Only the evolution of language, acceptance of diverse interpretations, "educational" processes, and one's own creative experiences, interfere with those inherited meanings.
To the degree that those are lacking (and even when they are not), to that degree we continue to use, to put a twist on Socrates, unexamined language.
Few of us give thought to the sources of the meanings we give to the words we use.
We inherited most of them from our ancestors.
We, in turn, like parrots, continue unthinkingly to use their language.
Consider this: Dogs, lower animals, make sounds, but cannot make sounds about their sounds; e.g.; dogs do not bark about their barking.
Lower animals are aware of their immediate environment, but not of the mental activity going on in their minds, i.e., their mental experiences.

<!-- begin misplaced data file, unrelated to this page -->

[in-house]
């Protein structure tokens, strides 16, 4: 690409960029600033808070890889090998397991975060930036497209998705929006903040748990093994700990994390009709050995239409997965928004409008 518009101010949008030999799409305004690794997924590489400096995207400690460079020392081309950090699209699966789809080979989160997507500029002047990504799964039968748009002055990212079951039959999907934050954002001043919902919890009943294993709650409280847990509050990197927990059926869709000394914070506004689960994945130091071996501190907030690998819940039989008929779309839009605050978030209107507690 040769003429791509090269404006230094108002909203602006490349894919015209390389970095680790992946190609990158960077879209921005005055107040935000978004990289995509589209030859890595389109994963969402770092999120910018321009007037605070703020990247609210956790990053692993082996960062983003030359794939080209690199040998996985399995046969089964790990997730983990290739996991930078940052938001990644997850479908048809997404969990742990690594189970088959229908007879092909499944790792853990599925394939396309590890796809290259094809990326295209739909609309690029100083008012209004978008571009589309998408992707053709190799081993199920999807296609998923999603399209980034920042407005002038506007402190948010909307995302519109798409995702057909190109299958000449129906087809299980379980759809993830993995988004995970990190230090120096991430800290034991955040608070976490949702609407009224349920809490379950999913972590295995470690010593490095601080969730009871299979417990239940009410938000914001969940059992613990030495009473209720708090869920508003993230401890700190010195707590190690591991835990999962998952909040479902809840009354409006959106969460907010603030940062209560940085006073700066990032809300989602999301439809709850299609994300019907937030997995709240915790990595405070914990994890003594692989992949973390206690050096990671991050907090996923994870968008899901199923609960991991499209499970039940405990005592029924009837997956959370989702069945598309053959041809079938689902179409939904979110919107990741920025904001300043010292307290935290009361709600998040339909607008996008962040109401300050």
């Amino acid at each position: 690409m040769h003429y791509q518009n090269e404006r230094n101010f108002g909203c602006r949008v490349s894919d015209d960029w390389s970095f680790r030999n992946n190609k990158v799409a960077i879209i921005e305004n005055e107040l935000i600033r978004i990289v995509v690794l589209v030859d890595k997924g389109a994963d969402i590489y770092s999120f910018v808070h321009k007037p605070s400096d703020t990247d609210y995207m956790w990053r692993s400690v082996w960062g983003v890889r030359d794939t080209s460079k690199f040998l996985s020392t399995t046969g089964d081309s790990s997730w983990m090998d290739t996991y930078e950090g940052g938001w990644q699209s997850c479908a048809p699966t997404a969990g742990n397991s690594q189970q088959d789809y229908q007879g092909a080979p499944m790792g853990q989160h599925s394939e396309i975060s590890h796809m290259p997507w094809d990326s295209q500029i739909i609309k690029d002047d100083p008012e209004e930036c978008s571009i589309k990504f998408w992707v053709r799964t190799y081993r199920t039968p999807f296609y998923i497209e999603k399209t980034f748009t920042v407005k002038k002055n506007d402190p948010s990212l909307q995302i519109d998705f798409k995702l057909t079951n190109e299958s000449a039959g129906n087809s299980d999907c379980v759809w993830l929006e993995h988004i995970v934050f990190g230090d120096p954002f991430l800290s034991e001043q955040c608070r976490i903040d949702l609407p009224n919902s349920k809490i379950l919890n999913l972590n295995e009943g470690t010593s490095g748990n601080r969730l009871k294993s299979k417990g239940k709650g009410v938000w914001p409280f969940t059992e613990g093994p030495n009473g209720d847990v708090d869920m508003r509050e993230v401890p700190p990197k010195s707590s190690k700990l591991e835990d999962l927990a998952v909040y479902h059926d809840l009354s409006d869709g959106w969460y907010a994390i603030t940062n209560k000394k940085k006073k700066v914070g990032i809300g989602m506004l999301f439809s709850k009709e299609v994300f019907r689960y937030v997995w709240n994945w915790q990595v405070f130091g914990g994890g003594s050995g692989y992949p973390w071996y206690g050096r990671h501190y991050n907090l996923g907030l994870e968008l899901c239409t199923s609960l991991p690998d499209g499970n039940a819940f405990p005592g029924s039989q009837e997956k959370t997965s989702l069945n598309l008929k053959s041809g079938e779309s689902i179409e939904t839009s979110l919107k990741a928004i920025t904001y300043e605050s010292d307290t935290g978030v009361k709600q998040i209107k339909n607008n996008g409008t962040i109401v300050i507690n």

To the extent that we make sounds and/or symbols and are not aware of the meanings or the truth values attached to them, our behavior is little more than that of lower animals.
Language can work to our advantage or to our disadvantage.
Abused, it is our enemy.
Used with care, it is our friend.
Which it will be depends upon one's attitude about language.
If we accept language at face value without having acquired an inquiring attitude about how it can help and how it can harm, we are doomed to be victims of those who choose to use it for their own advantage.
SEE FILE 21: PERENNIAL QUESTIONS
© 1997 by Pasqual S. Schievella